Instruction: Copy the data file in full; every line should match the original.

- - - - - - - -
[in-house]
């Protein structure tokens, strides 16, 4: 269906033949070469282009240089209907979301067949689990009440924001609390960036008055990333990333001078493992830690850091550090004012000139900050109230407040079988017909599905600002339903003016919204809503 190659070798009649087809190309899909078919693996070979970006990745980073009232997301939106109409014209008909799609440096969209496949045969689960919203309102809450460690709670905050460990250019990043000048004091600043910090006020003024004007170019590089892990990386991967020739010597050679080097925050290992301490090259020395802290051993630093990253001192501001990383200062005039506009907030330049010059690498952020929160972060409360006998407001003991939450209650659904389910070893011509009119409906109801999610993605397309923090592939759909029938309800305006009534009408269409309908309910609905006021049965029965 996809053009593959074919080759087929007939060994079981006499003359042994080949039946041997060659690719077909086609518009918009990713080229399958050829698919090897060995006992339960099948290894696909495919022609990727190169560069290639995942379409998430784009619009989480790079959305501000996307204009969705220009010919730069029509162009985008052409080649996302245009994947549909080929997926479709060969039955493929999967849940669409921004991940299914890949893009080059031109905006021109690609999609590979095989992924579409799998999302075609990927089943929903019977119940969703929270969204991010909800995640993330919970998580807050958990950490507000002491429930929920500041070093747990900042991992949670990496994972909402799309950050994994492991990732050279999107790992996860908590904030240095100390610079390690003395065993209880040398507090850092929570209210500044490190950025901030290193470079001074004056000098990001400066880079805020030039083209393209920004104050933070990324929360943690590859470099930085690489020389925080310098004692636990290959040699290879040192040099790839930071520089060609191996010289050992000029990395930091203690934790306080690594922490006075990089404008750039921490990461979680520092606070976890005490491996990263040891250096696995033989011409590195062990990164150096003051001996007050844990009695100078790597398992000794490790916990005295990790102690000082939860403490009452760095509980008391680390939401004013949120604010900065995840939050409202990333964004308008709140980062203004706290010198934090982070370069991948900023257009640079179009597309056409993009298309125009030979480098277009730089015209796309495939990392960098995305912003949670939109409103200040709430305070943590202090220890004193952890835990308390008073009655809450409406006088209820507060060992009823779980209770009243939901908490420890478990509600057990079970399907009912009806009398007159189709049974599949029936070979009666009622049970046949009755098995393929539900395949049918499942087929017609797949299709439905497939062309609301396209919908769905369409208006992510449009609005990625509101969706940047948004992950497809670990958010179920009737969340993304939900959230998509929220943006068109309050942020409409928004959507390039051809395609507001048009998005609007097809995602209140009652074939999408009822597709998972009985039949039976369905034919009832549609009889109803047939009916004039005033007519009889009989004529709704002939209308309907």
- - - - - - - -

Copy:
[in-house]
């Protein structure tokens, strides 16, 4: 269906033949070469282009240089209907979301067949689990009440924001609390960036008055990333990333001078493992830690850091550090004012000139900050109230407040079988017909599905600002339903003016919204809503 190659070798009649087809190309899909078919693996070979970006990745980073009232997301939106109409014209008909799609440096969209496949045969689960919203309102809450460690709670905050460990250019990043000048004091600043910090006020003024004007170019590089892990990386991967020739010597050679080097925050290992301490090259020395802290051993630093990253001192501001990383200062005039506009907030330049010059690498952020929160972060409360006998407001003991939450209650659904389910070893011509009119409906109801999610993605397309923090592939759909029938309800305006009534009408269409309908309910609905006021049965029965 996809053009593959074919080759087929007939060994079981006499003359042994080949039946041997060659690719077909086609518009918009990713080229399958050829698919090897060995006992339960099948290894696909495919022609990727190169560069290639995942379409998430784009619009989480790079959305501000996307204009969705220009010919730069029509162009985008052409080649996302245009994947549909080929997926479709060969039955493929999967849940669409921004991940299914890949893009080059031109905006021109690609999609590979095989992924579409799998999302075609990927089943929903019977119940969703929270969204991010909800995640993330919970998580807050958990950490507000002491429930929920500041070093747990900042991992949670990496994972909402799309950050994994492991990732050279999107790992996860908590904030240095100390610079390690003395065993209880040398507090850092929570209210500044490190950025901030290193470079001074004056000098990001400066880079805020030039083209393209920004104050933070990324929360943690590859470099930085690489020389925080310098004692636990290959040699290879040192040099790839930071520089060609191996010289050992000029990395930091203690934790306080690594922490006075990089404008750039921490990461979680520092606070976890005490491996990263040891250096696995033989011409590195062990990164150096003051001996007050844990009695100078790597398992000794490790916990005295990790102690000082939860403490009452760095509980008391680390939401004013949120604010900065995840939050409202990333964004308008709140980062203004706290010198934090982070370069991948900023257009640079179009597309056409993009298309125009030979480098277009730089015209796309495939990392960098995305912003949670939109409103200040709430305070943590202090220890004193952890835990308390008073009655809450409406006088209820507060060992009823779980209770009243939901908490420890478990509600057990079970399907009912009806009398007159189709049974599949029936070979009666009622049970046949009755098995393929539900395949049918499942087929017609797949299709439905497939062309609301396209919908769905369409208006992510449009609005990625509101969706940047948004992950497809670990958010179920009737969340993304939900959230998509929220943006068109309050942020409409928004959507390039051809395609507001048009998005609007097809995602209140009652074939999408009822597709998972009985039949039976369905034919009832549609009889109803047939009916004039005033007519009889009989004529709704002939209308309907």